Characterization and validation of a C-terminal transactivation domain in Foxi3. (A) Foxi3 fragments were cloned as a fusion construct with the DNA binding domain of GAL4 (shown as GAL4 DBD). Foxi3-GAL4 DBD fusion protein binds to the GAL4 binding sites present upstream of a luciferase reporter vector. (B) Luciferase activity was measured after co-transfection of the luciferase reporter with only GAL4 DBD (control) or as a fusion construct of GAL4 DBD with various Foxi3 domains as indicated. Only the C-terminal fragment containing AA350–399 gave significant activation. (C) The Nine Amino Acids Transactivation Domain (9aaTAD) Prediction Tool predicted a 9aa transactivation domain in Foxi3 which is conserved in human, mouse, rat and dog. (D) The conserved 9aaTAD (shown in red) was mutated in the GAL4 DBD-Foxi3 350–399 construct. Two 9aaTAD mutations - 9aaTAD Mut1 and 2 were generated. Mutated aa are shown in green and indicated by an asterisk. (E) Luciferase activity was measured upon co-transfection of the luciferase reporter with only GAL4 DBD (control) or as a fusion construct of GAL4 DBD-Foxi3 350–399 containing wild-type or mutated 9aaTADdomains as indicated. Luciferase activity is shown as relative fold activation compared with control. Each experiment was performed in triplicate and was repeated at least three times. Error bars represent standard deviations calculated from the biological triplicates. DBD: DNA binding domain, TAD: transactivation domain, WT: wild type.

Next, we screened Foxi3 sequences for any predicted transactivation domains using a 9aa TAD Prediction Tool24. We found one strong 9aaTAD (SMVNSLIYP) in the 350–399 domain of Foxi3 (Fig. 3C). This 9aa sequence was conserved in human, mouse, rat and dog (Fig. 3D). We mutated this 9aaTAD as shown in Fig. 3D and made two mutants, TAD Mut1 and Mut2. These two 9aaTAD mutants were transfected in HEK-293T cells along with wild-type 9aaTAD clone (TAD WT) for reporter assays. Mutating the 9aaTAD results in significant reduction of reporter activation by Foxi3, indicating that this 9aaTAD acts a functional transactivation domain (Fig. 3E).

Foxi3 binds directly to the AE4 promoter to regulate transcription

Forkhead proteins are known to directly bind DNA to regulate transcription. To test if Foxi3 could directly bind to the AE4 promoter, we co-transfected HEK-293T cells with an AE4 luciferase construct and FLAG-tagged wild-type Foxi3 (FLAG Foxi3 FL 1–399) or Foxi3 with a C-terminal deletion of 350–399aa (FLAG Foxi3 Δ350–399). Since we have been unable to identify a commercial Foxi3 antibody that works well for ChIP, we performed ChIP using anti-FLAG M2 magnetic beads and analyzed the occupancy of Foxi3 on the AE4 promoter by ChIP-qPCR. We observed that Foxi3 was significantly enriched on the AE4 promoter. Moreover, deletion of the C-terminal 350–399aa domain results in reduction of Foxi3 occupancy on the AE4 promoter (Fig. 4A).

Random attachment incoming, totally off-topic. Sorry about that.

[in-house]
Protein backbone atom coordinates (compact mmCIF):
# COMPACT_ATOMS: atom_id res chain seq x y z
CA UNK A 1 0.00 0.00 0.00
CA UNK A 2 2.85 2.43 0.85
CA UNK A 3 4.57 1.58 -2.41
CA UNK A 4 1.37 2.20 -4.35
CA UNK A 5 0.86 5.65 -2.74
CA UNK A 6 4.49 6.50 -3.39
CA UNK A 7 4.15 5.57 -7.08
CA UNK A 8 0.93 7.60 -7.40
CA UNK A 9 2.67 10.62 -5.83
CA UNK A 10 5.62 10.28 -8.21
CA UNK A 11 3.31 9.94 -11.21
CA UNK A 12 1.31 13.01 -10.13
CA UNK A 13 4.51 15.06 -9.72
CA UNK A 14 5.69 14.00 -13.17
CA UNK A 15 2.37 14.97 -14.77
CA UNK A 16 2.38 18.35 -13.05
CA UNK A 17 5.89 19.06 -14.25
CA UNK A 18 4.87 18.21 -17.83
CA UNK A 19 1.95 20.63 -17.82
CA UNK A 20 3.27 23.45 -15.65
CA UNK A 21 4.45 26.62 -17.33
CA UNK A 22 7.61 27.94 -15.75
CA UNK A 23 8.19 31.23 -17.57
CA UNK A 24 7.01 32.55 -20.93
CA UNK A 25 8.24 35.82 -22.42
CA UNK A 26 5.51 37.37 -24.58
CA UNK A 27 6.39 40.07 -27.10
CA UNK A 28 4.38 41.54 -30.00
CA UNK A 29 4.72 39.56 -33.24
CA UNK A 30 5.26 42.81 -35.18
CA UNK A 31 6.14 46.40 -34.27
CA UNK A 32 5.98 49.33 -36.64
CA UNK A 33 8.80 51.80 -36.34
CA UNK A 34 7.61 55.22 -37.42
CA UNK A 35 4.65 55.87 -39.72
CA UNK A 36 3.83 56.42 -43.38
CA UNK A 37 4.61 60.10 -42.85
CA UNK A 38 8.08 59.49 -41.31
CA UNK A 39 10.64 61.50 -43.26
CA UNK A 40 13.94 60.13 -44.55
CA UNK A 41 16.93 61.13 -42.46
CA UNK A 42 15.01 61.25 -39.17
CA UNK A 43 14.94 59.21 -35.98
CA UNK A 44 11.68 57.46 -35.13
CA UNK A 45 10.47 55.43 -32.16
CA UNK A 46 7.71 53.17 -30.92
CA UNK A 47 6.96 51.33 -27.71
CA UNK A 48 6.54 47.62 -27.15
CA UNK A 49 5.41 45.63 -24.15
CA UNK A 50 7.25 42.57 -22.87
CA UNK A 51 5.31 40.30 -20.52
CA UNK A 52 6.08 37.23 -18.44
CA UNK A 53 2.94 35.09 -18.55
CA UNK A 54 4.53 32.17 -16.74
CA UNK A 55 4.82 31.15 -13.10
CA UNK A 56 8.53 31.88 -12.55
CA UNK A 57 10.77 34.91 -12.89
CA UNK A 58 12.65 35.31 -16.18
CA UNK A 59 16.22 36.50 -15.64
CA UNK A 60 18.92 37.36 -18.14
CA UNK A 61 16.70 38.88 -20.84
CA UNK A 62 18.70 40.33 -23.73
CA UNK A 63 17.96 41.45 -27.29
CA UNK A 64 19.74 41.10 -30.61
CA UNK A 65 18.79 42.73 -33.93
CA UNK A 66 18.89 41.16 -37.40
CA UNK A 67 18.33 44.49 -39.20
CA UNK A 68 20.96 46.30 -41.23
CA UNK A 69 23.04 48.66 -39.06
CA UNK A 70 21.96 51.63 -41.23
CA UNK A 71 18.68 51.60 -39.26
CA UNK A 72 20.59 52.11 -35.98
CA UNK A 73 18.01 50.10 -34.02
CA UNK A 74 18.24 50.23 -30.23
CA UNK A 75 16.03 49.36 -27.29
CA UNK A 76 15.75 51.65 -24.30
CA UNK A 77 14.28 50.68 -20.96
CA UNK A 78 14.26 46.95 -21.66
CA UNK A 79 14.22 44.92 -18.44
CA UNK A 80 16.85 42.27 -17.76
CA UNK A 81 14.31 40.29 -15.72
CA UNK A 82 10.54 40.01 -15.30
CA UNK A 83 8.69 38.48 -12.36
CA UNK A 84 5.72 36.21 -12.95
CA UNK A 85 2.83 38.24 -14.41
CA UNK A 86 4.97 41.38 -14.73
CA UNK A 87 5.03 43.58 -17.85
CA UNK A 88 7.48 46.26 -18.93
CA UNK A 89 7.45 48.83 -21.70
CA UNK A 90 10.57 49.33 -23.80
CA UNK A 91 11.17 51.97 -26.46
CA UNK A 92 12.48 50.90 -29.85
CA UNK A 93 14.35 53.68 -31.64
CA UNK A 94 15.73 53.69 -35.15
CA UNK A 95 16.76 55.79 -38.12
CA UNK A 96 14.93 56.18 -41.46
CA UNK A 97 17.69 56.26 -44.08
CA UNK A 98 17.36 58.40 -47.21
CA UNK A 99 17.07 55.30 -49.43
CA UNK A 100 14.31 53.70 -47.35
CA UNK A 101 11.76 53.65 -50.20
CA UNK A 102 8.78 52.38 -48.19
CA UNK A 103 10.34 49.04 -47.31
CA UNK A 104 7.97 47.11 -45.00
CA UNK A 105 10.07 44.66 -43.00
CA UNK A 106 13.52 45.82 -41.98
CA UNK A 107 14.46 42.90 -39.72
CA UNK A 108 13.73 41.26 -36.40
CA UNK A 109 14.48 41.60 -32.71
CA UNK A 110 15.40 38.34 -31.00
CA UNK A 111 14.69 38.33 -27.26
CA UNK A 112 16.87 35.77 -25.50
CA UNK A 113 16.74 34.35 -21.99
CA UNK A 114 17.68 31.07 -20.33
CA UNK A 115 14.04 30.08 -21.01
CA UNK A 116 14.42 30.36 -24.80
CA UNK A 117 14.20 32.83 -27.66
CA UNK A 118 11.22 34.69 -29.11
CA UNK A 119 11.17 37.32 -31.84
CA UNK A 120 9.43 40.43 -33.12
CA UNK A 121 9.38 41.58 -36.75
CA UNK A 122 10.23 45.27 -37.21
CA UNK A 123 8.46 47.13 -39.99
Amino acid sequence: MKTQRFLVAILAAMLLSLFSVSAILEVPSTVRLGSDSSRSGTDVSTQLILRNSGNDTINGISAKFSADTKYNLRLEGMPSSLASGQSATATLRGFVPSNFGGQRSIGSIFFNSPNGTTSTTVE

Figure 4
Figure 4

Foxi3 binds directly to the AE4 promoter in a sequence specific manner. (A) Occupancy of the AE4 promoter by Foxi3 was assayed by ChIP analysis. Chromatin was isolated from control (FLAG alone), FLAG Foxi3 FL 1–399 and FLAG Foxi3 Δ350–399 transfected HEK-293T cells and ChIP analysis was performed using Anti-Flag M2 Magnetic Beads. Relative occupancy was calculated by performing quantitative real-time PCR analysis and normalizing the CT values with input and FLAG controls. Each error bar indicates standard deviation calculated from triplicates. (B) The AE4 promoter sequence contains two consensus Forkhead binding motifs ((T/C)AAACA) which are indicated by bold letters. The three ‘AAA’ nucleotides (red) in both consensus sequences were mutated to ‘GGG’ (green) to create two mutant AE4 luciferase reporter constructs labeled as Mut1 and Mut2 AE4 respectively. Mutated nucleotides are shown in green and indicated by the asterisks. We also created a third AE4 luciferase reporter construct where both Mut1 and Mut2 were generated in AE4 promoter and named it as Mut1&2 AE4. (C) Luciferase activity was measured upon co-transfection of the FLAG vector or FLAG Foxi3 with wild-type (WT) AE4, Mut1 AE4 and Mut2 AE4 luciferase reporters. Mutation of one or both Forkhead binding sites significantly decreases reporter activity. HEK-293T cells were transfected with 250 ng of luciferase reporter along with 250 ng of either FLAG (control) or FLAG Foxi3 as indicated. 10 ng of Renilla Luciferase plasmid was used as an internal control in all the transfections. Luciferase activity is shown as relative fold activation compared with control. Each experiment was performed in triplicate and was repeated at least three times. Error bars represent standard deviations calculated from the biological triplicates. FL: full length, Mut: Mutation, WT: wild type.

While consensus binding sequence of other Foxi family members are well characterized25,26, very little is known about the binding motif of Foxi3. Several Forkhead proteins, including members of the Foxi family, recognize a similar conserved binding motif with the consensus (T/C)AAACA27,28. We found two such consensus sequences in the AE4 promoter (Fig. 4B). To test if these sequences indeed contributed to the Foxi3 mediated AE4 gene regulation, we mutated the AAA motif in each site (shown in the red and bold in the wild type, Fig. 4B) to GGG (shown in the green and bold in the mutant, Fig. 4B). We made two independent AE4 reporter clones for these two sites, named as mut1 and mut2. We also made a third AE4 reporter clone which contained both the mutated consensus binding sites (mut1&2). We repeated our reporter assays with the wild-type AE4 reporter along with these 3 mutated AE4 reporters. Our results showed that mutating either of the consensus binding sites in the AE4 reporter resulted in the reduced activation by Foxi3 as compared to the wild-type AE4 reporter, and this activity was further lowered when both the sites were mutated (Fig. 4C).